Sakae Osugi - Biography - Anarchism and The High Treason Incident

Anarchism and The High Treason Incident

Ōsugi still held military aspirations as a matter of practicality, since he still had no other career ambitions. However, in 1906 he was arrested during a demonstration-turned-riot against increasing trolly fares, after which a military career became impossible. While in prison he took the time to fully study socialism and its various tenets, and completed his transition to a socialist. His interest in science would also lay the groundwork for his eventual shift to anarchism.

While in prison he taught himself various languages, including Italian, Esperanto, Russian, English, French, and German.

His initial prison sentences were due to separate instances of activist-related activity. The first was for the aforementioned trolly fare protest riot. Later he was arrested for violating press laws in connection with two articles he published in late 1906 and early 1907. Still later he served two more separate terms in 1908 for violating the Peace Police Law on two separate occasions, the Rooftop Incident (Yane-jō jiken) and the Red Flag Incident (Akahata jiken) in early and late 1908, respectively.

While in prison, Kōtoku, now an avowed anarchist, encouraged him to research the work of Bakunin and Kropotkin. Ōsugi was particularly receptive to Kropotkin's scientific approach to anarchy, and he would later translate Kropotkin's autobiography in 1920.

When he was arrested in 1908 as part of the Red Flag Incident, he was handed the heaviest prison term he would receive in his life. However, the prison terms saved him and others convicted at the time from being associated with the High Treason Incident (Taigyaku Jiken) of 1910. At the trials, 12 anarchists, including Kōtoku Shūsui and one of the few anarchists found not guilty during the Red Flag trials, were found guilty of conspiracy to assassinate the Emperor and were sentenced to death.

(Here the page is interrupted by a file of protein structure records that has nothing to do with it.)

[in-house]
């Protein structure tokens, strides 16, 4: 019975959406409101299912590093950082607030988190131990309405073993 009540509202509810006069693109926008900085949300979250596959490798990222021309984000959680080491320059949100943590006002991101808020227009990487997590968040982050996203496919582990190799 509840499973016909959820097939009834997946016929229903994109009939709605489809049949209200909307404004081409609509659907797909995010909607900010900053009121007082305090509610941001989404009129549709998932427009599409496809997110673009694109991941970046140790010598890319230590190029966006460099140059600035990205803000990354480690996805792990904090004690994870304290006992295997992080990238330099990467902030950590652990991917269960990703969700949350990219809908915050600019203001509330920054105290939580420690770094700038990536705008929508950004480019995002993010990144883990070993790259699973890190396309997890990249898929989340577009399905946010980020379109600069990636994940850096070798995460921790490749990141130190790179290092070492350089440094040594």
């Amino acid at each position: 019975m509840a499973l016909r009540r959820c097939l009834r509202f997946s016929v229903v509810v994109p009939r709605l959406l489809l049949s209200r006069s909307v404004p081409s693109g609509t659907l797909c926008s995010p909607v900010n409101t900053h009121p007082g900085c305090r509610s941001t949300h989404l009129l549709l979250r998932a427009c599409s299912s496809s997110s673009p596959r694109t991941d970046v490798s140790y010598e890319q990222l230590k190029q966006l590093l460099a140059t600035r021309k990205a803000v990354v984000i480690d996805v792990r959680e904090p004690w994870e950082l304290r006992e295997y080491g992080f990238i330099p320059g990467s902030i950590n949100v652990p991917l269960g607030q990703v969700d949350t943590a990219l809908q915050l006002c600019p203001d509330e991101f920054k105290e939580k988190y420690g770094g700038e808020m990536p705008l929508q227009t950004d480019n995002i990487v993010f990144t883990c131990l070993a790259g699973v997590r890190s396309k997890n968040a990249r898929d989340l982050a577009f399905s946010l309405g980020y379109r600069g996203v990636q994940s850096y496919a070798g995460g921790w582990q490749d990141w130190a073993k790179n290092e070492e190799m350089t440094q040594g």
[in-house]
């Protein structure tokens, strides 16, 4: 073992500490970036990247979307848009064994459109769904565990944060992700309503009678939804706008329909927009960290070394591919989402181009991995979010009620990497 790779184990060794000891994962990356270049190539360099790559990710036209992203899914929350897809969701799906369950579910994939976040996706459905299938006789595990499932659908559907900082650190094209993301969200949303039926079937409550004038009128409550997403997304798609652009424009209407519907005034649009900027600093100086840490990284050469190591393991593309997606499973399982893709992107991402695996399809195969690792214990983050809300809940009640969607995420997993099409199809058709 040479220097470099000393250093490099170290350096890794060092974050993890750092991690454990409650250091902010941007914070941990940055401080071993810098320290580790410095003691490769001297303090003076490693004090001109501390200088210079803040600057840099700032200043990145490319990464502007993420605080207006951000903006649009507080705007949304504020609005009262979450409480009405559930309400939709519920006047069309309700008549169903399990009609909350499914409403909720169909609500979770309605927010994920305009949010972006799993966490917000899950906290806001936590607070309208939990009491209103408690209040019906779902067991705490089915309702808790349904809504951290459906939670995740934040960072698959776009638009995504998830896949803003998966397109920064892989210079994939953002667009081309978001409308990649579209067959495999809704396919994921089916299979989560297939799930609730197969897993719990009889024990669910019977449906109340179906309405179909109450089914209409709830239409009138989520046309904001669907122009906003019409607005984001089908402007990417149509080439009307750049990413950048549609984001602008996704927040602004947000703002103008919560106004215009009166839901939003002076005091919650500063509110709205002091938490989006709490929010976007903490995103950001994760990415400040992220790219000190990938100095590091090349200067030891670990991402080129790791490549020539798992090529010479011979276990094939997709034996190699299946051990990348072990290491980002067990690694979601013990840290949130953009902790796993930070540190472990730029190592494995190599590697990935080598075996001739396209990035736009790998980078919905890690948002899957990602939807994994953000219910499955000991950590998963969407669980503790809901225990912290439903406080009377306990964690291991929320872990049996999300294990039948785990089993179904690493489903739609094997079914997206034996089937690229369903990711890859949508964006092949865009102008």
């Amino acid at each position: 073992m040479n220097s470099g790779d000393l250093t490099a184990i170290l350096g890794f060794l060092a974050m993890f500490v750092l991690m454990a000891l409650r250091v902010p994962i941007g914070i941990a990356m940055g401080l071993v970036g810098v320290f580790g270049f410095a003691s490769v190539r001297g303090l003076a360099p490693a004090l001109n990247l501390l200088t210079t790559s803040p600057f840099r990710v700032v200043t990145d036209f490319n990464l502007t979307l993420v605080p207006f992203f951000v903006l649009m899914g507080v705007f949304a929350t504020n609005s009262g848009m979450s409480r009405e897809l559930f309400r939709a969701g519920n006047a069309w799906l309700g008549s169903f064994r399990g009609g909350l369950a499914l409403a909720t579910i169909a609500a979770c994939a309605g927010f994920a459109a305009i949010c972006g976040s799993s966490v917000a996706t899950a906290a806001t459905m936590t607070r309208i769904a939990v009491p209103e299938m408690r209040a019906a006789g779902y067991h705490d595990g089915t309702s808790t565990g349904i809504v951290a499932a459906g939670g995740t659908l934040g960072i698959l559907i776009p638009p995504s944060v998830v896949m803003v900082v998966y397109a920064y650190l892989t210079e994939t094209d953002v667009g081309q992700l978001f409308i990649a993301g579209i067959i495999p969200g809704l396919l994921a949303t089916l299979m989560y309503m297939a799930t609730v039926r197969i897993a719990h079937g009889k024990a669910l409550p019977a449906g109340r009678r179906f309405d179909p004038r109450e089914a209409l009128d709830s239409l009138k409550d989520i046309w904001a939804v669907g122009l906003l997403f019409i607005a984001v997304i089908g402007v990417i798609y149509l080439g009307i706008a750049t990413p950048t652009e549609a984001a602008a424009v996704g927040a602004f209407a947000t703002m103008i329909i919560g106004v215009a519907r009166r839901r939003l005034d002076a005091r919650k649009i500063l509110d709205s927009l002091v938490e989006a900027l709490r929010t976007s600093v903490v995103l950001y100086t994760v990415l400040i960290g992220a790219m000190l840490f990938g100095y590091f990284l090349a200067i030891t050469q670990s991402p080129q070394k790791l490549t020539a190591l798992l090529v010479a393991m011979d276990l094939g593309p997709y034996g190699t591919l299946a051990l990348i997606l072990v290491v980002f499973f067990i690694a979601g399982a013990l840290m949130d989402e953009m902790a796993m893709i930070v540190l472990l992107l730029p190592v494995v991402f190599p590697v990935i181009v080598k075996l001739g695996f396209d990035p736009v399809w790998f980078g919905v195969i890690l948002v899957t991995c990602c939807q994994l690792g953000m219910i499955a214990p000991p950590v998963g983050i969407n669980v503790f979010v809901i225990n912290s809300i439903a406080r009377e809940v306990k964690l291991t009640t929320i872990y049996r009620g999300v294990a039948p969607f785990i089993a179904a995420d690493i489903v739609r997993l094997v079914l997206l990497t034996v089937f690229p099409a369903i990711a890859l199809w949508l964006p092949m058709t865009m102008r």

Ōsugi later encountered the defendants in prison, but was too afraid to speak to them too loudly. Kōtoku was unable to hear him, as he was nearly deaf. Ōsugi also encountered their executioner, who retired after their execution.

After this experience he never challenged the state with open calls for violent revolution, and his future essays instead focused on individualism and criticisms of capitalism. He would not be arrested again until 1919, for assaulting a police officer, for which he was sentenced to a three-month term. He was also briefly held in detention in France in 1922 before being deported to Japan.

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